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Discussion in 'Tele Home Depot' started by I_build_my_own, Sep 7, 2017.
Hold the horses Rob, my day job consumes me- besides me being habitually slow with my builds.
Someone has to give you grief Helmut!
I got the studs for the tail piece. I like the locking stud design with the flat beveled head. I only drilled 1/4 holes - these have 7mm - so more quality time on the mill.
Was also counterboring the top and bottom to accomodate for the net hight of the typical tail piece flanges.
Man, I didn't pay enough attention in wood shop class to know how to use those machines and its beautiful to watch it be created
Very nice, Helmut.
German over engineering alert!!! To solve the problem of wood not being the best conductor - and being afraid of the trouble that ungrounded strings will cause, I came up with this solution... Running a wire from the stud over to the area where I insert a metal piece for holding the strings. Drilled a 0.7mm hole so that half of it sticks out and will touch the metal. Then milled a 0.7mm slot from the hole over to the stud (1mm deep)
Then I got a bit distracted... John and I had a play date...
We are looking at the underside, right?
Is this a test question????? Didn't I start the paragraph with "over engineering alert". Gimmi some credit, would you
Rick, look it is still pretty on the top side, no scar
The screw's top bevel rim is flush with the top.
Beautiful! Never seen a mandolin with a tone block. I like it.
Thanks Nosmo: Well it is not a real tone block like on a string through body - this metal piece goes into the tail piece
Yep, I figured that. Great idea.
That's some nice precision work Helmut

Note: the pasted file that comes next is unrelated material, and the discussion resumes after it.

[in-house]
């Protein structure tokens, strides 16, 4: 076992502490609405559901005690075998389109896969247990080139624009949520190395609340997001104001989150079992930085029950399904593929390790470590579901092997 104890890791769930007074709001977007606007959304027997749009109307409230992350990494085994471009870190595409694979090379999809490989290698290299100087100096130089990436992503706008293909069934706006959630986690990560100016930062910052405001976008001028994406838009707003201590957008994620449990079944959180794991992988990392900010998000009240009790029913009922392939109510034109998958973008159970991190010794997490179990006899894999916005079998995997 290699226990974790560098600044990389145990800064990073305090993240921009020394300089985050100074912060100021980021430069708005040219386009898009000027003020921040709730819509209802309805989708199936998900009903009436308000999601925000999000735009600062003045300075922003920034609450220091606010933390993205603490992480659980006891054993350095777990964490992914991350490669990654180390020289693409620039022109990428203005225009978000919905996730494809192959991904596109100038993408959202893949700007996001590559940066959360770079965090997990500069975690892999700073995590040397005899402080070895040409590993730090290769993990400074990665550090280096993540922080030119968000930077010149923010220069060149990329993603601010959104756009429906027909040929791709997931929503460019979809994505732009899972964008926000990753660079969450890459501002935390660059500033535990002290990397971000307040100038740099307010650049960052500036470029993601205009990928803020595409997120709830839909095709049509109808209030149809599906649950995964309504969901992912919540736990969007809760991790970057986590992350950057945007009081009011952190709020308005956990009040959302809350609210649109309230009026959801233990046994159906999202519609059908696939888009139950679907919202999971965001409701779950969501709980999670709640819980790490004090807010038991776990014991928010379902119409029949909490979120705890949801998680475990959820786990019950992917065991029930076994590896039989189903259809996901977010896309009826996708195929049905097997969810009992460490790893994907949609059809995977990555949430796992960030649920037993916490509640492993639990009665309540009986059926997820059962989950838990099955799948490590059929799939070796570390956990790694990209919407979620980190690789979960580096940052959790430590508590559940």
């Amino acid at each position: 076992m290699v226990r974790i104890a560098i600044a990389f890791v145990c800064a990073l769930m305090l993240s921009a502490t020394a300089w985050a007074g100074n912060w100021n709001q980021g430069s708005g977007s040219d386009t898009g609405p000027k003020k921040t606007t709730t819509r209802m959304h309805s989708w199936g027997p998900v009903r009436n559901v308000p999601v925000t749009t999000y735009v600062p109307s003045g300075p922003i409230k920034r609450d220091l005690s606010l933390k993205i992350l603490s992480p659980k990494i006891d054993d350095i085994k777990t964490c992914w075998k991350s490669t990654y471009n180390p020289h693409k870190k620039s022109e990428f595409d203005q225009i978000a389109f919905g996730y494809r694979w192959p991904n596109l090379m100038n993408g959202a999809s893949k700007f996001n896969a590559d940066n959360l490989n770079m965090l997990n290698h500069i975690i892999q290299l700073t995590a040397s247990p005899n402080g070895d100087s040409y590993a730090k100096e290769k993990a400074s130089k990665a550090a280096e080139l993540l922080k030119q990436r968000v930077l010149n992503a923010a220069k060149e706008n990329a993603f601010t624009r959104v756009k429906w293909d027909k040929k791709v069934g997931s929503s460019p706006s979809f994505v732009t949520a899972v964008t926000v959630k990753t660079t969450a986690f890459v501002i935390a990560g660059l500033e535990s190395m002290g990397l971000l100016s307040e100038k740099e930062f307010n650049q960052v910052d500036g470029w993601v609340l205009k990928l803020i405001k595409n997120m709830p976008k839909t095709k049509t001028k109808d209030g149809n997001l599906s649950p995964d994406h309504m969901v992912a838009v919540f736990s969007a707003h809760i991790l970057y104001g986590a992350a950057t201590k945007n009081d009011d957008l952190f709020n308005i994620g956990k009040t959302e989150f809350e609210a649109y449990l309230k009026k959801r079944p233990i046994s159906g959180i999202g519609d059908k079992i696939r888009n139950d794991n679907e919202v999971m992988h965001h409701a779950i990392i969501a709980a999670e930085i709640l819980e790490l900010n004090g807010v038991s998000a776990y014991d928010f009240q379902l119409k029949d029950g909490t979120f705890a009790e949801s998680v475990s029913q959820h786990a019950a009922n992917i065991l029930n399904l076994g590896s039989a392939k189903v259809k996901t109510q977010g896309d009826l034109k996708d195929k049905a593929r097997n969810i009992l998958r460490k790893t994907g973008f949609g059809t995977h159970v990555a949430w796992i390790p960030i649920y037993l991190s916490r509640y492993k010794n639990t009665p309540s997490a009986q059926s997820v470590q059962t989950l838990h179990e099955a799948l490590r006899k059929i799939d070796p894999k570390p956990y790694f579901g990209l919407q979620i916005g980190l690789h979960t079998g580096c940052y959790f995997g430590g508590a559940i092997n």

Well, I may be the cause of some of the delay on the Mando... since I was in the area, we went on a cruise over to the local lumber emporium to dig through their shorts...
We found some nice bits for great prices and had fun looking and drooling on all the nice stuff. While looking at the beautiful ebony and seeing the amazing color and grain I was really tempted.... that is until I saw the price!! At $70. per board foot, the small pieces that were held up for Helmut's inspection were over $100 a board!! A bit rich for me...
When we arrived back at Camp Helmut it was off to the mill. I had a neck that needed to have the back of the tenon square to the fingerboard. In fact this was what kept that particular project from moving forward. As always, Helmut to the rescue.
Photos do not really express how amazing the mill actually works! Since you guys have already seen photos and Helmut can not shoot video while operating the mill.. while his hands were full I took a bit of video.
Shhhhhhh! Don't tell him!!
Forgot to include the finished photo...
Thanks John for the movie.
It was 15 minutes mounting the neck on the table so that it is parallel to the axis and 3 minutes shaving the wood.
Yea , setup takes longer than the actual job run time , but results make it so worth while
I have tool envy....